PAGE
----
People and companies trade futures for a number of reasons. Banks, fund managers, and commercial interests use markets to hedge against adverse price movement, smooth out payment cycles, and apply other risk management strategies. Speculators look for opportunities—both long and short term—to buy and sell for a profit. Retail investors might do the same.
One thing that makes futures enticing—but also risky—is leverage. When you buy or sell a futures contract, you don’t put up the entire notional value, but rather you post an initial margin requirement, which is essentially a “good faith” deposit. Because a small investment controls a large amount of notional value, leverage can magnify gains but also magnify losses. Before venturing into futures, make sure you understand the mechanics of margin and margin calls.
Exhibit C: Why Options?
If you’re a regular reader of The Ticker Tape, or you’ve tuned in to TD Ameritrade Network* (a TD Ameritrade media affiliate), you’ve likely seen the pitch. Options can be versatile and flexible, with strategies designed for all types of market movement—up, down, or sideways; fast or slow; volatile or calm.
But you’ve also seen the cautions. Options can be less than straightforward—outright confusing at first, given the products have their own lingo—and they can also be risky. Options aren’t suitable for everybody. The key, of course, is education. Understanding how options work and the potential benefits and risks of the various options strategies can help you decide if and where they might play a role in your investing strategy.
*TD Ameritrade Network is brought to you by TD Ameritrade Media Productions Company. TD Ameritrade Media Productions Company and TD Ameritrade, Inc. are separate but affiliated subsidiaries of TD Ameritrade Holding Corporation. TD Ameritrade Media Productions Company is not a financial adviser, registered investment advisor, or broker-dealer.
A + B + C = The Case for Options on Currency Futures
If you’re already familiar with options and options strategies—perhaps you’ve sold covered calls or bought protective puts against stocks you own, for example—it might be easy to put it all together. Foreign exchange markets fulfill the three pillars of tradability—liquidity, price action, and volatility. FX futures add in the fourth pillar—natural users of products for risk management. After all, companies big and small—from the multinational coffee outlet to the neighborhood chocolatier expecting a shipment from Belgium—are exposed in some way to the international ebb and flow of money and its volatility (see figure 2).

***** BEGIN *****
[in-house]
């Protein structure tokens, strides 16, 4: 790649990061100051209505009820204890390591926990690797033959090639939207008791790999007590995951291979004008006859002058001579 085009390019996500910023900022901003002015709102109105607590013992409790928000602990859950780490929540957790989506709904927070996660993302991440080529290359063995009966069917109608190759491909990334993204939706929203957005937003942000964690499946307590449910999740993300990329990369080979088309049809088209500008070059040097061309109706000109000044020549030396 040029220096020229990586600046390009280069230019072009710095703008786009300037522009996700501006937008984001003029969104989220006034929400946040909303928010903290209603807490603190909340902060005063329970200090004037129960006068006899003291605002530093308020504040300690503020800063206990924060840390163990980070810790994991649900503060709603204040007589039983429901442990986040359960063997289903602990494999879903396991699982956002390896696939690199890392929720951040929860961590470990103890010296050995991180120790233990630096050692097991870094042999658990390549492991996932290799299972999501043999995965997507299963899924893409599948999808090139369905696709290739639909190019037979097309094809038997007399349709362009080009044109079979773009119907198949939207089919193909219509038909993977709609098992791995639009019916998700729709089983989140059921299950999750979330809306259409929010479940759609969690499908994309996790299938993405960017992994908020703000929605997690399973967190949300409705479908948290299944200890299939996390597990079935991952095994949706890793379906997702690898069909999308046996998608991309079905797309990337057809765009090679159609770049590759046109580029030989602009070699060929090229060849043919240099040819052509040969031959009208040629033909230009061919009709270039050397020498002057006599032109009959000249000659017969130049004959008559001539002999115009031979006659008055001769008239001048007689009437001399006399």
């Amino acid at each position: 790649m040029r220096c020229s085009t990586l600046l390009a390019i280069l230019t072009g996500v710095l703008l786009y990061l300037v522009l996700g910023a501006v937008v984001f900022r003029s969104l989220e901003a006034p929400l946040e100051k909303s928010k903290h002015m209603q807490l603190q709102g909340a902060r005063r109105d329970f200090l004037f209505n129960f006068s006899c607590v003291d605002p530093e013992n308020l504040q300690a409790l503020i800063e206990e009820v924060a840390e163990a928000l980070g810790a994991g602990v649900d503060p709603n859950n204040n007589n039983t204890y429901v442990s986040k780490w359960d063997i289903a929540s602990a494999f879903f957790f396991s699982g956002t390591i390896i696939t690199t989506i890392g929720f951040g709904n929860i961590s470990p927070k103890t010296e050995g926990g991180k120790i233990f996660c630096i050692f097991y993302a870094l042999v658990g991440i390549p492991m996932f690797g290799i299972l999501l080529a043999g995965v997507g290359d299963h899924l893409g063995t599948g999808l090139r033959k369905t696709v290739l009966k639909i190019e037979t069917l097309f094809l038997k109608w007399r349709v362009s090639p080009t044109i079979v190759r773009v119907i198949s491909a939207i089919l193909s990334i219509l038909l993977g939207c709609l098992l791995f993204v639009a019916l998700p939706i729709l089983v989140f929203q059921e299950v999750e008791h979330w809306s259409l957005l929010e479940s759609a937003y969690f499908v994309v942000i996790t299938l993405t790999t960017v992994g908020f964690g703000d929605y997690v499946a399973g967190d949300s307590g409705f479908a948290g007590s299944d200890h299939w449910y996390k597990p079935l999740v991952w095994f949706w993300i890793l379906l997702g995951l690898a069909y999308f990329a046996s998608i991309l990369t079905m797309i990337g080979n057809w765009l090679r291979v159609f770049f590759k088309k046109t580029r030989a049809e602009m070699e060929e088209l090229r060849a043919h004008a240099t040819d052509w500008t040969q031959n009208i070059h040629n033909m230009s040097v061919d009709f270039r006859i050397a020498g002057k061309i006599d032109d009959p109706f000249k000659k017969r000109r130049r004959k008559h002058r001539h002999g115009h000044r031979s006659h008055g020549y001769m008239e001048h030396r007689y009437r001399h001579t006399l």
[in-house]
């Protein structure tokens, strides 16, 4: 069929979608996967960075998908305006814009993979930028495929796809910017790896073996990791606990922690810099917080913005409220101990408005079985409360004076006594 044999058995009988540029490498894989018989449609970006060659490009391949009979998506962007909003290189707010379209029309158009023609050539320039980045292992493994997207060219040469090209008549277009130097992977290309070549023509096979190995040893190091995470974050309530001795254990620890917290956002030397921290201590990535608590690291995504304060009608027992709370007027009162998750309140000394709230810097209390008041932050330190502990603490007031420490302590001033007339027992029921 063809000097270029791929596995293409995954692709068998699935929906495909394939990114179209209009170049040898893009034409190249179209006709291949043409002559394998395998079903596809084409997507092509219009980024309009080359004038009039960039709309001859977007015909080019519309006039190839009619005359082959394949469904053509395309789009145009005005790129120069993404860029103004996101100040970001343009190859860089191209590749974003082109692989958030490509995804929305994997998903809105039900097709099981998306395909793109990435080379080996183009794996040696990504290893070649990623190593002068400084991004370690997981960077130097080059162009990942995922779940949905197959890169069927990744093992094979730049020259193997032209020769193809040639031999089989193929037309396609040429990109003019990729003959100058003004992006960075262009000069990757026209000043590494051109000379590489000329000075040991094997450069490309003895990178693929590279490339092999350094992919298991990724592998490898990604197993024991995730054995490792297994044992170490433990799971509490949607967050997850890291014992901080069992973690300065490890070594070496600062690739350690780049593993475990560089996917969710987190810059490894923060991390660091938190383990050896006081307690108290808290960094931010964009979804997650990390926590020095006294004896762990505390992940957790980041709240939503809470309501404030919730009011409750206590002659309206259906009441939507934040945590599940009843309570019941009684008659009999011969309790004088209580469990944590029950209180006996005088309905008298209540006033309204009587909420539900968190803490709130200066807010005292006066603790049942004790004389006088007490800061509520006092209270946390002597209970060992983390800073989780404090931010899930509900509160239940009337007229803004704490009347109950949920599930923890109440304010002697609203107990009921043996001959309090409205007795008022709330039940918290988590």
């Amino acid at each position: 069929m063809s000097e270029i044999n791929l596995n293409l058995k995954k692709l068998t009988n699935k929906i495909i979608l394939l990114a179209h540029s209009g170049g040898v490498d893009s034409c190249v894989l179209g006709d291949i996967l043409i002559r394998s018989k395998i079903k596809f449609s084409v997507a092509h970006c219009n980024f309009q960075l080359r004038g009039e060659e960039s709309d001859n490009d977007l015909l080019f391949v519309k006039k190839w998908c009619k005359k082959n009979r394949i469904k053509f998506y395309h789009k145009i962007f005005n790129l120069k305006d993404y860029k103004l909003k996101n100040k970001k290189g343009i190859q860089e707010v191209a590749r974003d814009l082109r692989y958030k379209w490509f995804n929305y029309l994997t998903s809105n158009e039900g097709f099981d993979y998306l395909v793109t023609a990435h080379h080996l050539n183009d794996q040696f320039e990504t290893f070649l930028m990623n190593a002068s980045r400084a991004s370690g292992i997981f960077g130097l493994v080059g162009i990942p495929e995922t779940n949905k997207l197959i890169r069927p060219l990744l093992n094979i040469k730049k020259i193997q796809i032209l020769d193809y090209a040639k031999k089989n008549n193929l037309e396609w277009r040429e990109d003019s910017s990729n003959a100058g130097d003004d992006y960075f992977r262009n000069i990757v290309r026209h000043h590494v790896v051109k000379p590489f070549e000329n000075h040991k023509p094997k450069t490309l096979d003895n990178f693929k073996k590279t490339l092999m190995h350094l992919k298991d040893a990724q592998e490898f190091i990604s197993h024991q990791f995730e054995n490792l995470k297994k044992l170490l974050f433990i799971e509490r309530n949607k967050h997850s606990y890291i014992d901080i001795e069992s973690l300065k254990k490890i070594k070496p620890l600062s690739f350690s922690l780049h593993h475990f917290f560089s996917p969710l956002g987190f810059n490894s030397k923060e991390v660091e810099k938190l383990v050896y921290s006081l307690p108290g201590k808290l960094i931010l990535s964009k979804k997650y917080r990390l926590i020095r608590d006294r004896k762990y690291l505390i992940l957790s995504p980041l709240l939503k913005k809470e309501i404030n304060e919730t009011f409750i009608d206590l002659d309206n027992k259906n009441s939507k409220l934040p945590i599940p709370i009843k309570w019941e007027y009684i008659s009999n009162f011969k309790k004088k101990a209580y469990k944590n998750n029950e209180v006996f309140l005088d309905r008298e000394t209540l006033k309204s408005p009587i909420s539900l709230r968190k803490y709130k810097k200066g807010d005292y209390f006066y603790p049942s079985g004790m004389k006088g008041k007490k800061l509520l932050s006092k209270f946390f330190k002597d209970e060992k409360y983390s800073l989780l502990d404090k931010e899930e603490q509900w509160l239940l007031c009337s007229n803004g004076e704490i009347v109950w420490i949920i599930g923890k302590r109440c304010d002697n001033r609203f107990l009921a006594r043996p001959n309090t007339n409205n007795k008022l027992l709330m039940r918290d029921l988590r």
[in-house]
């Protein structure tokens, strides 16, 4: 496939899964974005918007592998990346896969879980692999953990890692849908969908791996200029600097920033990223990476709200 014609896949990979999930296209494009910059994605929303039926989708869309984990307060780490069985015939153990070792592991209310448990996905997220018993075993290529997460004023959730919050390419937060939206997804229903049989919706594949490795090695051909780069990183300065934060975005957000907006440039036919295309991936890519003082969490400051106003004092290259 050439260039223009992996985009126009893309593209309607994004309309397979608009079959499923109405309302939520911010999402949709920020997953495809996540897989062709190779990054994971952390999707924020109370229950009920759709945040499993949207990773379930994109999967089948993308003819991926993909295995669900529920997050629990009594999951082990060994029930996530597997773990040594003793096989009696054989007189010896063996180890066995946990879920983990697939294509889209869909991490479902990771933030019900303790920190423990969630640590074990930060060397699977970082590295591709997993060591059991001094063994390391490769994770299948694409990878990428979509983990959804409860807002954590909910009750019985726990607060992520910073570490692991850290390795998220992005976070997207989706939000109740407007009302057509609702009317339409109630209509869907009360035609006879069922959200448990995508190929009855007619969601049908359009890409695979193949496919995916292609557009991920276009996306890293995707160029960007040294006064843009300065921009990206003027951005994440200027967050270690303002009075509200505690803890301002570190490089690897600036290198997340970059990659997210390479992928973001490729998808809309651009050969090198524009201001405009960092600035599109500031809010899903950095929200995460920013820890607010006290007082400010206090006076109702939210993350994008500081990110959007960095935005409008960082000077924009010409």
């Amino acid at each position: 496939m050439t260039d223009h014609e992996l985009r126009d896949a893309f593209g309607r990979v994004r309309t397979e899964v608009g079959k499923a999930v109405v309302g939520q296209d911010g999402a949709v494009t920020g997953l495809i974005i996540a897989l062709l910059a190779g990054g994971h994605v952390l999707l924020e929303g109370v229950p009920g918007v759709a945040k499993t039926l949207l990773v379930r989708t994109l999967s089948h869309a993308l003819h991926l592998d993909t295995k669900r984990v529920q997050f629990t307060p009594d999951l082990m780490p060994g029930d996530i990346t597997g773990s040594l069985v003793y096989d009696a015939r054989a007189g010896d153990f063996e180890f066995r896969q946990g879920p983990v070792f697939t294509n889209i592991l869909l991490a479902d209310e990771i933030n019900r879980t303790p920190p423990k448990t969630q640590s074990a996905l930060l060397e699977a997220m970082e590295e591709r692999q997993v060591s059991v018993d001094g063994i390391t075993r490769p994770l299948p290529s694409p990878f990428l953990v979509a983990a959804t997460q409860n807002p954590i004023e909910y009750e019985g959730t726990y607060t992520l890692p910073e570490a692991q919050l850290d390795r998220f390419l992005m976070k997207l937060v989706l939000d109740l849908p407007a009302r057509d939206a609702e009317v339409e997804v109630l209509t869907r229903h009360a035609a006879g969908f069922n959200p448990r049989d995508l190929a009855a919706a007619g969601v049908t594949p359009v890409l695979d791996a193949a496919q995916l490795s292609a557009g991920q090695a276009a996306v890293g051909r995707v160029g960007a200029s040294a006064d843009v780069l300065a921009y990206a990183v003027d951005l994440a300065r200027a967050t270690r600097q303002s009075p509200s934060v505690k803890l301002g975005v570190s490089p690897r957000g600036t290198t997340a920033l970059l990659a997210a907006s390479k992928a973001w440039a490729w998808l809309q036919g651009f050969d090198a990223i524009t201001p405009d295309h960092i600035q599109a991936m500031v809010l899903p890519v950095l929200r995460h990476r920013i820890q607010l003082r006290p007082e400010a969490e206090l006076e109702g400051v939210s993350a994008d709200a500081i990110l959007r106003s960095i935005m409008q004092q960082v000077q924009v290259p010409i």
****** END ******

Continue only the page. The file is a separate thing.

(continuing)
FIGURE 2: VOLATILITY CAN BE VOLATILE. The implied volatility of FX options rises and falls just like it does for stocks and stock indices. Here’s a sample of real-world events and their volatility impact on the euro (EUVIX—green/red line), Japanese yen (JYVIX—purple line), and British pound (BPVIX—blue line). Data source: Cboe Global Markets, CME Group. Chart source: the thinkorswim platform from TD Ameritrade. For illustrative purposes only. Past performance does not guarantee future results.
If you’re already an equity option trader, it could be a natural jump over to the currency futures options market. Sure, there are a few subtle differences. First, the options are based on a leveraged product, so the double-edged sword of margin applies. Plus, standard equity options are deliverable into 100 shares of the underlying, but because futures contracts vary in size (see above), it’s important to know the specs before you trade.
Finally, equity options prices are typically skewed, with the implied volatility higher on the downside than the upside (as the stock market tends to express more “panic” during selloffs than rallies). Currency futures options might be skewed to the upside or downside, depending on the market conditions.
What’s not different? All the technical analysis tools you use to help inform your entry and exit points look just the same for currency futures as they do for stocks. The same can be said for options strategies—calls and puts, vertical spreads, straddles, strangles, iron condors, etc. They all graph out the same on the Risk Profile tool (available on the thinkorswim platform under the Analyze tab).
So if you’re looking for exposure to the value of the euro or British pound relative to the dollar, and want to use those options strategies you currently use in the equities market, options on currency futures might be the answer.
Case closed? Well, remember: these are complex products for advanced traders. Not all accounts will qualify, and options on futures aren’t for everyone. Learn more to see if these products are in your future.